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Treating Asthma: Preventing Damage to the Airways

Asthma can cause permanent damage to your lungs if not treated early and well. Here's why - and what you can do.

The Importance of Early Asthma Treatment

Doctors used to have a more relaxed attitude to treating asthma, but experts now agree that it's crucial to get treatment as soon as possible.

"I think just about anyone who treats asthma will tell you that aggressive treatment is the way to go," says Edelman. "It really works."

There are two basic types of medicines. Quick-relief medications, usually in the form of inhalers, swiftly reduce the muscle tightness around the airways, allowing you to breathe easier. You would use a quick-relief medicine during an asthma attack.

Long-term control medicines either calm inflammation or help prevent the airways from closing. They are used daily - not just when you have an asthma attack -- because they work slowly. They prevent rather than treat symptoms, so they're not much help once you are already having an attack.

Inhaled long-term control medicines are usually preferred, but some long-term medicines are also available as pills.

The other important treatment hinges on your own behavior: You need to stay away from the allergens or irritants that trigger your asthma.

By following this treatment approach, the majority of people with asthma can control their symptoms. They can live normal, healthy lives.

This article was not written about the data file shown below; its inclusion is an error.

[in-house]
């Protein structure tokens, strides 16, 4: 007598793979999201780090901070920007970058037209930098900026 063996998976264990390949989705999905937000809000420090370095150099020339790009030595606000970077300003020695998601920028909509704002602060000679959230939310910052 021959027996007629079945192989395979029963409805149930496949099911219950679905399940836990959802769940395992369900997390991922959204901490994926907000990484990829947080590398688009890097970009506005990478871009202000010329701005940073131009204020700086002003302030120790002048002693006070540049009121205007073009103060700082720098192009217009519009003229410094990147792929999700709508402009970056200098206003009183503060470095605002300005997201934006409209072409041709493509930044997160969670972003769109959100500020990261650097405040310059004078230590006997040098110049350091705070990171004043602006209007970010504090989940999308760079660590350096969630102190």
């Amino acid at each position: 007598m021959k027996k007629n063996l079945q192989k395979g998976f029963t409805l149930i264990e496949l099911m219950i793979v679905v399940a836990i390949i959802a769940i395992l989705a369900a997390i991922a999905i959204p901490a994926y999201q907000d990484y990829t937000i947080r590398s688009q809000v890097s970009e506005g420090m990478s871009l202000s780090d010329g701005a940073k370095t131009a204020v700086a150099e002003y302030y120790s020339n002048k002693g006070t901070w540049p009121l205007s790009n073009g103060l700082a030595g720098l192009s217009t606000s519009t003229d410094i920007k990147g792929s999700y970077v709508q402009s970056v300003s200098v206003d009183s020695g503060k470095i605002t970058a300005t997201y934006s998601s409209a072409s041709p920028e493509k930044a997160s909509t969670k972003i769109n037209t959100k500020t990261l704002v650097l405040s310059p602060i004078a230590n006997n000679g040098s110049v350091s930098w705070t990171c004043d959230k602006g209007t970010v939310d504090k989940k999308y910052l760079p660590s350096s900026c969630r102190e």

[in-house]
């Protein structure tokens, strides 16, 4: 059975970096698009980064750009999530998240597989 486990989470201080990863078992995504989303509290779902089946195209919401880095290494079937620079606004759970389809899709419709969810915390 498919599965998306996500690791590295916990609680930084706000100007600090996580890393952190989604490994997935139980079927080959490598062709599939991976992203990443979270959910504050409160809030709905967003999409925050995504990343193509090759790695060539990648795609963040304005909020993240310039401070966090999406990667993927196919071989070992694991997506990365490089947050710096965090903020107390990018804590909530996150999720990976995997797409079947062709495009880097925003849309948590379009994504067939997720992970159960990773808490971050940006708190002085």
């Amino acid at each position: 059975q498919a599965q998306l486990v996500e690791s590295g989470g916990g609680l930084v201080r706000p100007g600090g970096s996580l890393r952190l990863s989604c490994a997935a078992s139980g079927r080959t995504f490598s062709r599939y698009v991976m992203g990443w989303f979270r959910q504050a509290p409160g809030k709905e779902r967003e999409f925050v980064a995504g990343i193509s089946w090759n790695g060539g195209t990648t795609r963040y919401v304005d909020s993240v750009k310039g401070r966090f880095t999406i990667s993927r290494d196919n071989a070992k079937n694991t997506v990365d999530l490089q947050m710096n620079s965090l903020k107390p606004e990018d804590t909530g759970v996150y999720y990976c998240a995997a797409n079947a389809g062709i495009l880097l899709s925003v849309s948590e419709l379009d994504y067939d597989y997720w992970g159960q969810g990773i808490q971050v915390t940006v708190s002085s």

Untreated Asthma Leads to Avoidable Suffering

If asthma is so treatable, why do 5,000 people in the U.S. die from it every year? Why are 70,000 people hospitalized for asthma every year?

The simple answer is that while good asthma treatments are available, many people aren't using them. Not taking your medicine can have serious consequences. "We think that poor or irregular asthma treatment puts people at greater risk of more serious or irreversible damage," says Windom.

Part of the fault lies with doctors, Windom tells WebMD. He says that many doctors don't monitor their asthma patients well enough. Too often, he says, they treat the condition based only on the patient's impression of his or her health, which is often incorrect. He believes that doctors should pay more attention to objective analyses, like breathing tests with peak flow meters.

"Going by a patient's impression -- instead of getting objective measures -- would never be accepted for treating other chronic conditions, like diabetes," Windom says.

But a large part of the problem is that people with asthma are not following their doctor's recommendations. Many only treat the flare-ups of asthma and don't think of it as a chronic disease.

"We have data that shows that people tend to use their long-term asthma treatment for two to three months at a time," says Windom. "But by then they feel better, and they never get the prescription refilled. The pharmacy records show it."

In fact, one survey conducted by the CDC in 2001 found that less than half of people with asthma said that they had a routine check-up with a doctor in the previous year.

Craig says that some patients go through a regular cycle. "It's very common for people to have a scare, like a trip to the ER, and then become diligent with their asthma treatment for a few months," he tells WebMD. "But then their diligence wanes and they stop taking their medication." Gradually, their condition gets worse until they have a crisis. Then the cycle repeats.

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